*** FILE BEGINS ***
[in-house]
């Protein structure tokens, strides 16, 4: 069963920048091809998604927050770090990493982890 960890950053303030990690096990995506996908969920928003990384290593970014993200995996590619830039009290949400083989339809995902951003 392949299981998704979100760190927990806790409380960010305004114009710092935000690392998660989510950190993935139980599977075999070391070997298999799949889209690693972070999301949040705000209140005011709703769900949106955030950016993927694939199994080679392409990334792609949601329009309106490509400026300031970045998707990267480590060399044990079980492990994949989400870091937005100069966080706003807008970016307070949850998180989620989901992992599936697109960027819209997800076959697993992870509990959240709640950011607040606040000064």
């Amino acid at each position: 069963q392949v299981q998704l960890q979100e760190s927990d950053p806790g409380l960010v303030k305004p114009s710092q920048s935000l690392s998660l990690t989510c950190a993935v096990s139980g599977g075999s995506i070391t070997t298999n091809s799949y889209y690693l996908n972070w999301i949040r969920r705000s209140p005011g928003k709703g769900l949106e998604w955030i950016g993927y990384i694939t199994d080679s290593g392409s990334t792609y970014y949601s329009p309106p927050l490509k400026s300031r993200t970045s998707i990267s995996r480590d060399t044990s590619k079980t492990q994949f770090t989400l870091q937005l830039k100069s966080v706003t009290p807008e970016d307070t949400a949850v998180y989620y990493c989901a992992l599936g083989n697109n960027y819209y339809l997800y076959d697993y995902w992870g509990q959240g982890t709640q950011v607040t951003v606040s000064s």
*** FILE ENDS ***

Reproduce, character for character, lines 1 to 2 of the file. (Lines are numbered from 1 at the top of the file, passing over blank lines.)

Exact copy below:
[in-house]
């Protein structure tokens, strides 16, 4: 069963920048091809998604927050770090990493982890 960890950053303030990690096990995506996908969920928003990384290593970014993200995996590619830039009290949400083989339809995902951003 392949299981998704979100760190927990806790409380960010305004114009710092935000690392998660989510950190993935139980599977075999070391070997298999799949889209690693972070999301949040705000209140005011709703769900949106955030950016993927694939199994080679392409990334792609949601329009309106490509400026300031970045998707990267480590060399044990079980492990994949989400870091937005100069966080706003807008970016307070949850998180989620989901992992599936697109960027819209997800076959697993992870509990959240709640950011607040606040000064």